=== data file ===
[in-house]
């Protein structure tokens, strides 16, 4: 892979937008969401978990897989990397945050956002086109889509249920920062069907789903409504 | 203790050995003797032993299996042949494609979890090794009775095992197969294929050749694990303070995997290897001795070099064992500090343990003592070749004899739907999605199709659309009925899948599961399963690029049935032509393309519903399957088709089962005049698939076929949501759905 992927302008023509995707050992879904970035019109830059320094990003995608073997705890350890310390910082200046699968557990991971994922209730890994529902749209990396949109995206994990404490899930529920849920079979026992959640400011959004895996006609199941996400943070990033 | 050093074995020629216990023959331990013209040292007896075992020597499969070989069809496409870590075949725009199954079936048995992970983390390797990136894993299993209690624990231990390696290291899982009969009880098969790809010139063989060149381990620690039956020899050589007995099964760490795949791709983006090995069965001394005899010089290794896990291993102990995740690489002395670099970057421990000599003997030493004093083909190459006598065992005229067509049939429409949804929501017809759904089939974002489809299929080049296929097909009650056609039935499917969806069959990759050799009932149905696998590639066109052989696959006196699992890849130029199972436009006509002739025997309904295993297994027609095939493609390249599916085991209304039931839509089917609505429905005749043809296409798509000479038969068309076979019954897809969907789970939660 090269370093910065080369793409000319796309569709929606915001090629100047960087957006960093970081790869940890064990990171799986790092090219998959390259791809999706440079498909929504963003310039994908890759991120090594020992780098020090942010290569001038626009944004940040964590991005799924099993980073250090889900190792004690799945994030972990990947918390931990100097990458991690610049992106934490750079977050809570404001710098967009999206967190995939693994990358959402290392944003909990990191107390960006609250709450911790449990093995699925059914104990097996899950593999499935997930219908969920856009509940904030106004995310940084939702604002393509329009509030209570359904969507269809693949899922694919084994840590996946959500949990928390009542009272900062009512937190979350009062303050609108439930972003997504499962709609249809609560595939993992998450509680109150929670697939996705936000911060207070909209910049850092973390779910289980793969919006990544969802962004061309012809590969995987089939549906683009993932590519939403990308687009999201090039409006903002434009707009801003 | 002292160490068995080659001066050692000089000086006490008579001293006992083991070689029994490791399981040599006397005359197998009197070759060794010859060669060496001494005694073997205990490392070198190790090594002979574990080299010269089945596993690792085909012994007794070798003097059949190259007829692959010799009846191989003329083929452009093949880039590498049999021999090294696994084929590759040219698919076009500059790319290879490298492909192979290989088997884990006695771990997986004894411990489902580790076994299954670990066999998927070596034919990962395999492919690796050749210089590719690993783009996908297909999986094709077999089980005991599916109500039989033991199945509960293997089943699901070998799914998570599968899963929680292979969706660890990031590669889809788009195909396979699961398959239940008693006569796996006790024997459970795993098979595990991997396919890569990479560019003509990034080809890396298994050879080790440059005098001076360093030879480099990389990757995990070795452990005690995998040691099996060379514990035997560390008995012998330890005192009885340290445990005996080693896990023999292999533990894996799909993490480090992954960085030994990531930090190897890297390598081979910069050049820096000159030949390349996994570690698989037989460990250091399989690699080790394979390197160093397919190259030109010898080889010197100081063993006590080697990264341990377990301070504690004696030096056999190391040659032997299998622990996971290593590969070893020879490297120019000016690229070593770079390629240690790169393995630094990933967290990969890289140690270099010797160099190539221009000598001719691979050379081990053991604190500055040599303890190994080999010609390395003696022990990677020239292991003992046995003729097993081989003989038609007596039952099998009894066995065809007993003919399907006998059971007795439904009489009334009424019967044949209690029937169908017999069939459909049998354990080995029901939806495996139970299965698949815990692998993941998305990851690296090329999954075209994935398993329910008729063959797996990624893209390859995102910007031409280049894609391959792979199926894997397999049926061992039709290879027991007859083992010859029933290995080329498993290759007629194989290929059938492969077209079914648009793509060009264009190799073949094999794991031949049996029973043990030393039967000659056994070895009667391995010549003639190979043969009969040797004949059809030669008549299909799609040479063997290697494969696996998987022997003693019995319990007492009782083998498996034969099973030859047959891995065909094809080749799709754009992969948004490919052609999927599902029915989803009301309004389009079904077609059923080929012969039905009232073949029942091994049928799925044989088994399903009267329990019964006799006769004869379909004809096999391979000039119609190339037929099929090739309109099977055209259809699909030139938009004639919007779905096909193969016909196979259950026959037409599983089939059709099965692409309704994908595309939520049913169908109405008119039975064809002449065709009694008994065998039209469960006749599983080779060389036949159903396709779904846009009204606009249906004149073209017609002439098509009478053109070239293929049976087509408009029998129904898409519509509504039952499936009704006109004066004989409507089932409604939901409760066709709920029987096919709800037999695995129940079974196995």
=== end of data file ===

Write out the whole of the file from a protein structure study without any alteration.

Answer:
[in-house]
């Protein structure tokens, strides 16, 4: 892979937008969401978990897989990397945050956002086109889509249920920062069907789903409504 | 203790050995003797032993299996042949494609979890090794009775095992197969294929050749694990303070995997290897001795070099064992500090343990003592070749004899739907999605199709659309009925899948599961399963690029049935032509393309519903399957088709089962005049698939076929949501759905 992927302008023509995707050992879904970035019109830059320094990003995608073997705890350890310390910082200046699968557990991971994922209730890994529902749209990396949109995206994990404490899930529920849920079979026992959640400011959004895996006609199941996400943070990033 | 050093074995020629216990023959331990013209040292007896075992020597499969070989069809496409870590075949725009199954079936048995992970983390390797990136894993299993209690624990231990390696290291899982009969009880098969790809010139063989060149381990620690039956020899050589007995099964760490795949791709983006090995069965001394005899010089290794896990291993102990995740690489002395670099970057421990000599003997030493004093083909190459006598065992005229067509049939429409949804929501017809759904089939974002489809299929080049296929097909009650056609039935499917969806069959990759050799009932149905696998590639066109052989696959006196699992890849130029199972436009006509002739025997309904295993297994027609095939493609390249599916085991209304039931839509089917609505429905005749043809296409798509000479038969068309076979019954897809969907789970939660 090269370093910065080369793409000319796309569709929606915001090629100047960087957006960093970081790869940890064990990171799986790092090219998959390259791809999706440079498909929504963003310039994908890759991120090594020992780098020090942010290569001038626009944004940040964590991005799924099993980073250090889900190792004690799945994030972990990947918390931990100097990458991690610049992106934490750079977050809570404001710098967009999206967190995939693994990358959402290392944003909990990191107390960006609250709450911790449990093995699925059914104990097996899950593999499935997930219908969920856009509940904030106004995310940084939702604002393509329009509030209570359904969507269809693949899922694919084994840590996946959500949990928390009542009272900062009512937190979350009062303050609108439930972003997504499962709609249809609560595939993992998450509680109150929670697939996705936000911060207070909209910049850092973390779910289980793969919006990544969802962004061309012809590969995987089939549906683009993932590519939403990308687009999201090039409006903002434009707009801003 | 002292160490068995080659001066050692000089000086006490008579001293006992083991070689029994490791399981040599006397005359197998009197070759060794010859060669060496001494005694073997205990490392070198190790090594002979574990080299010269089945596993690792085909012994007794070798003097059949190259007829692959010799009846191989003329083929452009093949880039590498049999021999090294696994084929590759040219698919076009500059790319290879490298492909192979290989088997884990006695771990997986004894411990489902580790076994299954670990066999998927070596034919990962395999492919690796050749210089590719690993783009996908297909999986094709077999089980005991599916109500039989033991199945509960293997089943699901070998799914998570599968899963929680292979969706660890990031590669889809788009195909396979699961398959239940008693006569796996006790024997459970795993098979595990991997396919890569990479560019003509990034080809890396298994050879080790440059005098001076360093030879480099990389990757995990070795452990005690995998040691099996060379514990035997560390008995012998330890005192009885340290445990005996080693896990023999292999533990894996799909993490480090992954960085030994990531930090190897890297390598081979910069050049820096000159030949390349996994570690698989037989460990250091399989690699080790394979390197160093397919190259030109010898080889010197100081063993006590080697990264341990377990301070504690004696030096056999190391040659032997299998622990996971290593590969070893020879490297120019000016690229070593770079390629240690790169393995630094990933967290990969890289140690270099010797160099190539221009000598001719691979050379081990053991604190500055040599303890190994080999010609390395003696022990990677020239292991003992046995003729097993081989003989038609007596039952099998009894066995065809007993003919399907006998059971007795439904009489009334009424019967044949209690029937169908017999069939459909049998354990080995029901939806495996139970299965698949815990692998993941998305990851690296090329999954075209994935398993329910008729063959797996990624893209390859995102910007031409280049894609391959792979199926894997397999049926061992039709290879027991007859083992010859029933290995080329498993290759007629194989290929059938492969077209079914648009793509060009264009190799073949094999794991031949049996029973043990030393039967000659056994070895009667391995010549003639190979043969009969040797004949059809030669008549299909799609040479063997290697494969696996998987022997003693019995319990007492009782083998498996034969099973030859047959891995065909094809080749799709754009992969948004490919052609999927599902029915989803009301309004389009079904077609059923080929012969039905009232073949029942091994049928799925044989088994399903009267329990019964006799006769004869379909004809096999391979000039119609190339037929099929090739309109099977055209259809699909030139938009004639919007779905096909193969016909196979259950026959037409599983089939059709099965692409309704994908595309939520049913169908109405008119039975064809002449065709009694008994065998039209469960006749599983080779060389036949159903396709779904846009009204606009249906004149073209017609002439098509009478053109070239293929049976087509408009029998129904898409519509509504039952499936009704006109004066004989409507089932409604939901409760066709709920029987096919709800037999695995129940079974196995």